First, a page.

Picking the right therapist

Hello…

…and welcome back to my blog.

So following on from my last post – and that the most important part to counselling is the therapeutic relationship – how do you go about picking the right therapist for you?

While simply thinking of going to counselling is a difficult but great first step, the idea of speaking to someone new can be intimidating. But not only that, where do you look for them and what criteria should you be looking out for?

It can be a minefield out there – I should know. It took time to find the right therapist for me, but I did. And, yes, I have been in therapy myself.

How can I expect my clients to come to therapy if I’ve never been to therapy and experienced working on myself?

Ask yourself – would you go see a therapist who has never been to therapy?

So first and foremost, it is essential to find a therapist that is right for you. It is the relationship that heals. So finding the right therapist is all about personal preference and what feels like a comfortable connection to you.

  1. Take your time

You may be experiencing difficult times during your search, and while picking the wrong therapist may not be a hindrance, it may also not be a help either.

So ‘trust the process’. The right therapist will come at the right time.

  1. Do your research

Do some research on some of the different forms of therapy out there. This way you can have a better idea of not only what you want but about what the counsellor is offering.

  1. Ask friends and family

Ask those friends and family who perhaps are in therapy, why do they like their therapist, this will help give you some pointers. You can also ask for a referral, however, just because your friend see’s Joe Bloggs counsellor, doesn’t mean they will also be right for you. Perhaps they could ask their counsellor to provide you with a referral list.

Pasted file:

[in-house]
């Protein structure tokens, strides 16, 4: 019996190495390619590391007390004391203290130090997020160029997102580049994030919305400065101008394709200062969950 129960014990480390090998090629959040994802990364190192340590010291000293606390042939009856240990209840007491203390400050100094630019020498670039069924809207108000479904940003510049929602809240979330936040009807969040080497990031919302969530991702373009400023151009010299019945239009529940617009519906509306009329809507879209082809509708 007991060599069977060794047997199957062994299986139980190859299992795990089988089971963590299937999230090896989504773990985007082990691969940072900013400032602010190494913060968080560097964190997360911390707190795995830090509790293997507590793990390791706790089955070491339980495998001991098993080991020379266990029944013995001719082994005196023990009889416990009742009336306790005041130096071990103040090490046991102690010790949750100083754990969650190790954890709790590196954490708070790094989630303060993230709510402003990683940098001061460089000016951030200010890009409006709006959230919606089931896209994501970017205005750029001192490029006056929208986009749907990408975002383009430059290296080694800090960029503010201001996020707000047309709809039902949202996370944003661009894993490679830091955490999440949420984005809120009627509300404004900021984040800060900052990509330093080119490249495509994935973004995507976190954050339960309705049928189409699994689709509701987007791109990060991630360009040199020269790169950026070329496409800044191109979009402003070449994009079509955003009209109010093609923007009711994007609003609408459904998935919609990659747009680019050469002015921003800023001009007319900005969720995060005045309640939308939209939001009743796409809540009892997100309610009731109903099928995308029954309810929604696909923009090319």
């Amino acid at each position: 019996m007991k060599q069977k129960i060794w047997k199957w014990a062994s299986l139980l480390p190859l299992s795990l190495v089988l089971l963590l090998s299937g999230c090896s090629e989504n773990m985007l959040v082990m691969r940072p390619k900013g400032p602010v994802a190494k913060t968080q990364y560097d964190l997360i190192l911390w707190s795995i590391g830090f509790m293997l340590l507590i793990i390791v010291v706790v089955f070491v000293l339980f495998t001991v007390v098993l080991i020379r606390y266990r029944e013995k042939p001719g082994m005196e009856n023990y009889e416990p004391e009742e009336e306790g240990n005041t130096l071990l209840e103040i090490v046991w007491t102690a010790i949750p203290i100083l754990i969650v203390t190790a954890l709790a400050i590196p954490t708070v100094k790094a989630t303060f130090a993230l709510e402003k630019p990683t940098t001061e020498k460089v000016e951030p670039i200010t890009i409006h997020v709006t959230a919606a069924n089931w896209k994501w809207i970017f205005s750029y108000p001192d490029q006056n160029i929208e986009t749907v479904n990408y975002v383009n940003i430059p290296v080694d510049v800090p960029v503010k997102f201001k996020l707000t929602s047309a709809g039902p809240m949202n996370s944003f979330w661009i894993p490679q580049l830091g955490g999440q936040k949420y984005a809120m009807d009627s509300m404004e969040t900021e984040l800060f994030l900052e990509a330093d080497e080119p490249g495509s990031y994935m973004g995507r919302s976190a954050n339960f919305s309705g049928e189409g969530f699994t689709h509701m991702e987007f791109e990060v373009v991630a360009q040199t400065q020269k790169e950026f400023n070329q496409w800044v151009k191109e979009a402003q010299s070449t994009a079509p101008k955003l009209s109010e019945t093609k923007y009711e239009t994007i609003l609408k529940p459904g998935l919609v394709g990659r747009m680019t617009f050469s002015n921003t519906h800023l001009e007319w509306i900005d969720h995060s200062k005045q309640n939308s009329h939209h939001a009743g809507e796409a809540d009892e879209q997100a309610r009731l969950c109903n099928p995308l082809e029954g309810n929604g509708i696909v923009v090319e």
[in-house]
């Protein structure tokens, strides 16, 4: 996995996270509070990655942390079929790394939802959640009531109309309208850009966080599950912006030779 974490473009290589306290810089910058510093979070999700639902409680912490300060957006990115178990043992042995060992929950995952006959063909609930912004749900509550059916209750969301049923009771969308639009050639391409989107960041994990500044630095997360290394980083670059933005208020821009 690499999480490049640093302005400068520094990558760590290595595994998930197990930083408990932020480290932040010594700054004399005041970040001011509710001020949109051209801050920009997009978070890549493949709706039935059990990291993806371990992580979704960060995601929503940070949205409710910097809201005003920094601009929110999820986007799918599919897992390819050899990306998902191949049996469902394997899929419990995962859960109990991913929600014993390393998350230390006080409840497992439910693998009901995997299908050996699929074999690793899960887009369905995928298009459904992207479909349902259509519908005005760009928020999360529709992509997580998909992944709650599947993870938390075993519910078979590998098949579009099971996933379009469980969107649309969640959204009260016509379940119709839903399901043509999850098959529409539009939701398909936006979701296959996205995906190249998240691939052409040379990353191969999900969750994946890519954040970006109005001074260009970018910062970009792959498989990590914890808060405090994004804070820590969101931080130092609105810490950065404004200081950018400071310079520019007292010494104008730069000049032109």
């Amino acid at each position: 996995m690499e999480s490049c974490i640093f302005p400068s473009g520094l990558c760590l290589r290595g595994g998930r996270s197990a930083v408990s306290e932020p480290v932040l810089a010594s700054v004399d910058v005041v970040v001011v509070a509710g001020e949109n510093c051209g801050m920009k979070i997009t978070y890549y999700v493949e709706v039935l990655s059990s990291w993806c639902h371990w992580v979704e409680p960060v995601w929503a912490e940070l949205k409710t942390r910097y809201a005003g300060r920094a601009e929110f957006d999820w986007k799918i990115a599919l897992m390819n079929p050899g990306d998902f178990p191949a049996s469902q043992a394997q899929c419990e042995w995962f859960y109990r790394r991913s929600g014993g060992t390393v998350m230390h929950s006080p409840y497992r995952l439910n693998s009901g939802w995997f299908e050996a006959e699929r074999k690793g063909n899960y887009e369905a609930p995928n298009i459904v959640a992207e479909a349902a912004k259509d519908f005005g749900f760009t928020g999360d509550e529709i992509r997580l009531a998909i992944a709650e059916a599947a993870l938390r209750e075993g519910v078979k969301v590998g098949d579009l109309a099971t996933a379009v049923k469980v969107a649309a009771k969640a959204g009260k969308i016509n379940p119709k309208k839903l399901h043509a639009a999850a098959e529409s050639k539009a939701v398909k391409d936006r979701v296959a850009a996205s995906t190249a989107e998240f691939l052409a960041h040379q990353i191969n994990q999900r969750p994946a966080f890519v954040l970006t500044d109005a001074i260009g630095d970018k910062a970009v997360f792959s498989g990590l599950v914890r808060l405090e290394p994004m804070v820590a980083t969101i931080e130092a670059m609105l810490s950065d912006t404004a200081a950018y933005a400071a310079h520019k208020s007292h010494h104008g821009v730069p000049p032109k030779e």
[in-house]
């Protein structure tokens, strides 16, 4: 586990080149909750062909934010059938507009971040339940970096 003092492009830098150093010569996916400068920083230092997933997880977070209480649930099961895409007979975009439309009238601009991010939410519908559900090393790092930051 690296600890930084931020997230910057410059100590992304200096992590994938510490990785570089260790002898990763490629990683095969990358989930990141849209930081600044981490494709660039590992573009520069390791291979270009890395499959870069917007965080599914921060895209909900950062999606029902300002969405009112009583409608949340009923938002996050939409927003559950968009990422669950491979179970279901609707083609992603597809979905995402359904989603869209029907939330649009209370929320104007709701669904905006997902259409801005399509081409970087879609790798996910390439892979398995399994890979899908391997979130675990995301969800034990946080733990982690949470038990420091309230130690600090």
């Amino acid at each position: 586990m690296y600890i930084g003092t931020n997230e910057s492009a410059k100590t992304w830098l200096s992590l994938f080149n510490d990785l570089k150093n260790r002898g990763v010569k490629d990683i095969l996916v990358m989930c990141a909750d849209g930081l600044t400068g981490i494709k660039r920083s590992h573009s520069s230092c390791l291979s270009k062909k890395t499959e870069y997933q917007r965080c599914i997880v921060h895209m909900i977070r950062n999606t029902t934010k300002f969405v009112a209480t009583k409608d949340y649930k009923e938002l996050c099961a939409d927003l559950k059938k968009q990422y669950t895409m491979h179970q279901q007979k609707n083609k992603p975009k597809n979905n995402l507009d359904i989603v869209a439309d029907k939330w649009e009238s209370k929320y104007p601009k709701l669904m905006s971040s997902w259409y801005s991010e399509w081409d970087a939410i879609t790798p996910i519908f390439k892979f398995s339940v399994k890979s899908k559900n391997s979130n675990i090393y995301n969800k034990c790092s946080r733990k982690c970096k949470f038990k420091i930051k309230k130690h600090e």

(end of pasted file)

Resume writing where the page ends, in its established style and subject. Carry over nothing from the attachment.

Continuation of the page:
1. Searching

There are numerous ways to search for a counsellor, from simply searching through google, to checking counselling directories or counselling accrediting bodies such as the British Association of Counselling and Psychotherapy (BACP), to doctor’s referrals and word of mouth.

  1. What to take into account?

There are various things that you may wish to take into account and I won’t bore you with covering them all, but here’s a select few for you to consider:

Cost – this is dependent on the area you live in and can vary from counsellor to counsellor, ranging anywhere from £30 – £70 per session. Some may offer concessions. And even if you can’t see anything on their website, flyer etc… ask them, you won’t know for sure until you do.

Location – are they local to you? Consider timings and possible traffic issues.

Type of therapy  – now you have a better understanding of therapy, does what they offer match want you want?

Qualifications – do they stipulate what qualifications they hold? Do they mention taking part in continued professional development?

Accrediting bodies – are they a member of a recognized accrediting body, such as the BACP?

Experience – do they have any experience in the issue you are presenting with?

Consultation session – do they offer a free consultation?

  1. Speak to them

While you can gain lots of information from a website, or directory entry, you still may be unsure. So give them a call, ask them questions about practicalities such as:

  • availability
  • session length
  • appropriate insurance
  • cancellations
  • realistic time frame’s
  • how do you stop

Not only can this ease any concerns you may have, but it’s a great step in working out if you feel that you can work with this person.

  1. Don’t just go with the first person you see

Finally, go and meet 2 or 3 counsellors, if you can, in order to help you make your final decision.

I can’t say this enough, it’s all about finding the right therapist for you.

Please like, comment, share and follow, and until next time:

be kind | embrace growth | nurture relationships

Kassandra

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